A few years ago I locked myself out of my house on a Saturday night about 10pm, and then called a good friend. She had a copy of my house key, which I had entrusted to her for just such an occasion. When I explained that I needed her to bring the extra key and let me in, she sighed and said with some irritation, “Can’t your parents come? I mean, it’s so late…I’m not really ready to leave the house right now.” Of course, I told her it was ‘no problem’ and proceeded to call my parents, who are retired and a live a bit farther from town. They asked me, “Don’t you have a friend who can do this? We are already in bed.” I explained that my friend with the key didn’t want to come. There was a moment of silence while my Dad considered the information, then he said, “Well, guess I’m coming down there kid. It’ll take me about 30 minutes.” This is the sort of experience that illustrates the idea that “a friend is, as a friend does.” People who have no real interaction with you, other than liking your posts, are not friends, they are admirers. And while it is nice to have thousands of admirers, they can’t be there for you in the physical sense.
Now lest I hurt the feelings of my dear online friends, I will say that I think friendship can be based on mutual admiration and respect. I also believe that friendship can be cultivated through the written word, so while I criticize the internet for engendering a rampant narcissism, and increasing social alienation, conversely I credit it with encouraging social interaction in a completely novel sense. I have more international friends now than I ever have. I know people on every continent. I’ve known some of my Internet friends since 1998. Bonds can form, even without moments shared face to face. I have traveled to other continents to meet my online friends, and they have done the same. Nevertheless, the nature of our relationship is quite different than my local friends. Online friends never have to deal with the real me for any prolonged time. They are my friends in the abstract sense, but they cannot help me move, water my plants when I leave town, drive me to the doctor when I’m hurt, make cookies with me, or hold me when I cry. They never see me intoxicated, angry, depressed, injured or ugly. They are having a relationship with an image of me that I have carefully constructed for their consumption, and I am doing the same with them. I’m not saying it’s not friendship, but it’s friendship in theory more than practice.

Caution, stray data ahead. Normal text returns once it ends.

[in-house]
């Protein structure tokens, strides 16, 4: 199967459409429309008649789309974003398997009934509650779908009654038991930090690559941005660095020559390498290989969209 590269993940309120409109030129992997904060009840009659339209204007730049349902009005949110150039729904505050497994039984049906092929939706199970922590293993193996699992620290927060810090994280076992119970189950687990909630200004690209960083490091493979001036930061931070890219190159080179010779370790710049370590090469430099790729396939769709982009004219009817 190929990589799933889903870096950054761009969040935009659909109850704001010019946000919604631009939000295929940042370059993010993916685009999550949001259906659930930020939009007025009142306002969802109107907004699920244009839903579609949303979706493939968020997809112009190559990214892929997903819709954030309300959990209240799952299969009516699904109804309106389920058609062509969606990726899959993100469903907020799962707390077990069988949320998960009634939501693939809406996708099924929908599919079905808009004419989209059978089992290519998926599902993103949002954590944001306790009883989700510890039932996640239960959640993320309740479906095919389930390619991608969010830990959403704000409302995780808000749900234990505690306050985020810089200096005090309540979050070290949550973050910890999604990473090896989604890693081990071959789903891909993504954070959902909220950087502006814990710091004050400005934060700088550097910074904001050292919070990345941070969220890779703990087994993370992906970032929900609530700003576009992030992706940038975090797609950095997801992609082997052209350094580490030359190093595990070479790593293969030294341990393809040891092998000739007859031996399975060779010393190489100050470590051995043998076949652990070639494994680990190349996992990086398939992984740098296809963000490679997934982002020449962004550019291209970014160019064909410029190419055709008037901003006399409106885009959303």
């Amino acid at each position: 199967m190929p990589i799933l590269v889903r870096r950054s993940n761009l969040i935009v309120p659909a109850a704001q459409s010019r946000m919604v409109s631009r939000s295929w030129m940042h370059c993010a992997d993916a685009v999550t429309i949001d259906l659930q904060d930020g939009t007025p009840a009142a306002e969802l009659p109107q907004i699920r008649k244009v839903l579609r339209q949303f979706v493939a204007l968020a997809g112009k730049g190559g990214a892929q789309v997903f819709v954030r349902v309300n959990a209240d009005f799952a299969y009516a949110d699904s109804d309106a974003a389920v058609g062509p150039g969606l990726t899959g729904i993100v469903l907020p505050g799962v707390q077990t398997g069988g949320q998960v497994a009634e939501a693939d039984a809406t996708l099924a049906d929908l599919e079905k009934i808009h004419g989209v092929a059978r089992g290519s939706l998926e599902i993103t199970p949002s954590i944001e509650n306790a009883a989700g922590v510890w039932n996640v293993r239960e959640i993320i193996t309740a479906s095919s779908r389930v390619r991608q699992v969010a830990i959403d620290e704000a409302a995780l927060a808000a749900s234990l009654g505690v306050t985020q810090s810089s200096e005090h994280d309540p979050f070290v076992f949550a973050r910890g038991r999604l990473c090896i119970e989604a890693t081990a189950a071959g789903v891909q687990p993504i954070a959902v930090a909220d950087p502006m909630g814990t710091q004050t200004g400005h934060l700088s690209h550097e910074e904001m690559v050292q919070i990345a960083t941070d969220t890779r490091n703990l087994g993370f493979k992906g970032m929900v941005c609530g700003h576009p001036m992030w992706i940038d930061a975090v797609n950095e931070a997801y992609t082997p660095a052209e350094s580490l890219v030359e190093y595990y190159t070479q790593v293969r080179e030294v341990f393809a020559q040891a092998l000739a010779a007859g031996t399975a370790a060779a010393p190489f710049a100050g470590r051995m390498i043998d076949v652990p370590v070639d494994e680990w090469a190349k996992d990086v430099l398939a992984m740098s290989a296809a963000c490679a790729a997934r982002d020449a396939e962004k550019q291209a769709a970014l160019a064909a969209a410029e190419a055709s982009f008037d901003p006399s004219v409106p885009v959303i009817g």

Sometimes online friendship can develop into living bonds between people. Other times the online connection cannot transfer to real life, as happened with one woman I had wonderful correspondence with for several years. We met a couple of times, and after her second visit she terminated our online contact. She claimed that I was not the person she envisioned from my writing. In a completely different example, I met my husband online and we successfully transferred our virtual romance to a loving marriage 10 years ago. I’ll be the last to place limits on the potential for creating real relationships online, my comments here are meant to serve as a warning. Too many of us trade in lived friendships for digital ones, we trade reality for the idealized, constructed fantasy. We are more focused on the numbers of comments and likes our online presence can attract, while overlooking opportunities to connect with people in our daily lives. The easiest thing in the world is to click something on the Internet and congratulate yourself. The hardest thing to do is face the world unarmed, bare of technology, eyes open, with your heart on your sleeve.